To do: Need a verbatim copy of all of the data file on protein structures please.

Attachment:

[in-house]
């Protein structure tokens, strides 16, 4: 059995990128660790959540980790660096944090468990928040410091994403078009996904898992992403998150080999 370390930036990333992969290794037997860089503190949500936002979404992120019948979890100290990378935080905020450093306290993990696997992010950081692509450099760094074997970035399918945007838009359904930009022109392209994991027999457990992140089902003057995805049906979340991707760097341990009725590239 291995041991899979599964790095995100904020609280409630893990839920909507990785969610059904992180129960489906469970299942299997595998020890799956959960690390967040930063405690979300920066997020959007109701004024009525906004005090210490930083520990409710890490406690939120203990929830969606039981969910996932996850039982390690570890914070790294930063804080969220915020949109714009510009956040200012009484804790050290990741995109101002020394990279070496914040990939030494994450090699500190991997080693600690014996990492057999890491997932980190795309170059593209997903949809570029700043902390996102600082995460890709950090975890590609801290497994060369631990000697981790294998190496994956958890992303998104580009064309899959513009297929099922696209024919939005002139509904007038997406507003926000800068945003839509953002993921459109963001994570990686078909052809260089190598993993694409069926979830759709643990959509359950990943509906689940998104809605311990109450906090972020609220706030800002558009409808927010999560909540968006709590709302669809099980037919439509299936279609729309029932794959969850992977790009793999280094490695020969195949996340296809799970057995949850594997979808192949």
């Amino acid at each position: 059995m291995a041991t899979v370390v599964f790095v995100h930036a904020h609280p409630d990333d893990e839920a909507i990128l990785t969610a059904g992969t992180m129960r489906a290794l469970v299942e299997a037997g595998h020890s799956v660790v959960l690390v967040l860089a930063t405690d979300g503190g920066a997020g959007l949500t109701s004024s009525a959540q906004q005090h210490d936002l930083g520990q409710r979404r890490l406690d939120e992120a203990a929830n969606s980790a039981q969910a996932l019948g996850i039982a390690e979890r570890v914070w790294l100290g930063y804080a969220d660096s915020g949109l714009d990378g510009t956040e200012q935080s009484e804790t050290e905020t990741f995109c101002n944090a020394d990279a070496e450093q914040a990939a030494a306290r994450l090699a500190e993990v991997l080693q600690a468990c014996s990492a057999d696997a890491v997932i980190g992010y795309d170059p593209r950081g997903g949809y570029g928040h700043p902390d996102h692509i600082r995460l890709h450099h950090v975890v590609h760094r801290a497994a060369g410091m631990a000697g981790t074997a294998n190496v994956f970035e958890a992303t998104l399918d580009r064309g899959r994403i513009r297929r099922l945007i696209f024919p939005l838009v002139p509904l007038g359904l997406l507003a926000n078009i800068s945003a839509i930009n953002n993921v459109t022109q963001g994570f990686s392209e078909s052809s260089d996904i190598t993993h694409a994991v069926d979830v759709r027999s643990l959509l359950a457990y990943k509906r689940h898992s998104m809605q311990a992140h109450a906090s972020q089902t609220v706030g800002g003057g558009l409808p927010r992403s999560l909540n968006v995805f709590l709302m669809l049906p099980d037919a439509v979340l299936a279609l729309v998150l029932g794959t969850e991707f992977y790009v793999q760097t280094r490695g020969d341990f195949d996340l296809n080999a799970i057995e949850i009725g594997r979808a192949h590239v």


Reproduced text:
[in-house]
């Protein structure tokens, strides 16, 4: 059995990128660790959540980790660096944090468990928040410091994403078009996904898992992403998150080999 370390930036990333992969290794037997860089503190949500936002979404992120019948979890100290990378935080905020450093306290993990696997992010950081692509450099760094074997970035399918945007838009359904930009022109392209994991027999457990992140089902003057995805049906979340991707760097341990009725590239 291995041991899979599964790095995100904020609280409630893990839920909507990785969610059904992180129960489906469970299942299997595998020890799956959960690390967040930063405690979300920066997020959007109701004024009525906004005090210490930083520990409710890490406690939120203990929830969606039981969910996932996850039982390690570890914070790294930063804080969220915020949109714009510009956040200012009484804790050290990741995109101002020394990279070496914040990939030494994450090699500190991997080693600690014996990492057999890491997932980190795309170059593209997903949809570029700043902390996102600082995460890709950090975890590609801290497994060369631990000697981790294998190496994956958890992303998104580009064309899959513009297929099922696209024919939005002139509904007038997406507003926000800068945003839509953002993921459109963001994570990686078909052809260089190598993993694409069926979830759709643990959509359950990943509906689940998104809605311990109450906090972020609220706030800002558009409808927010999560909540968006709590709302669809099980037919439509299936279609729309029932794959969850992977790009793999280094490695020969195949996340296809799970057995949850594997979808192949």
């Amino acid at each position: 059995m291995a041991t899979v370390v599964f790095v995100h930036a904020h609280p409630d990333d893990e839920a909507i990128l990785t969610a059904g992969t992180m129960r489906a290794l469970v299942e299997a037997g595998h020890s799956v660790v959960l690390v967040l860089a930063t405690d979300g503190g920066a997020g959007l949500t109701s004024s009525a959540q906004q005090h210490d936002l930083g520990q409710r979404r890490l406690d939120e992120a203990a929830n969606s980790a039981q969910a996932l019948g996850i039982a390690e979890r570890v914070w790294l100290g930063y804080a969220d660096s915020g949109l714009d990378g510009t956040e200012q935080s009484e804790t050290e905020t990741f995109c101002n944090a020394d990279a070496e450093q914040a990939a030494a306290r994450l090699a500190e993990v991997l080693q600690a468990c014996s990492a057999d696997a890491v997932i980190g992010y795309d170059p593209r950081g997903g949809y570029g928040h700043p902390d996102h692509i600082r995460l890709h450099h950090v975890v590609h760094r801290a497994a060369g410091m631990a000697g981790t074997a294998n190496v994956f970035e958890a992303t998104l399918d580009r064309g899959r994403i513009r297929r099922l945007i696209f024919p939005l838009v002139p509904l007038g359904l997406l507003a926000n078009i800068s945003a839509i930009n953002n993921v459109t022109q963001g994570f990686s392209e078909s052809s260089d996904i190598t993993h694409a994991v069926d979830v759709r027999s643990l959509l359950a457990y990943k509906r689940h898992s998104m809605q311990a992140h109450a906090s972020q089902t609220v706030g800002g003057g558009l409808p927010r992403s999560l909540n968006v995805f709590l709302m669809l049906p099980d037919a439509v979340l299936a279609l729309v998150l029932g794959t969850e991707f992977y790009v793999q760097t280094r490695g020969d341990f195949d996340l296809n080999a799970i057995e949850i009725g594997r979808a192949h590239v």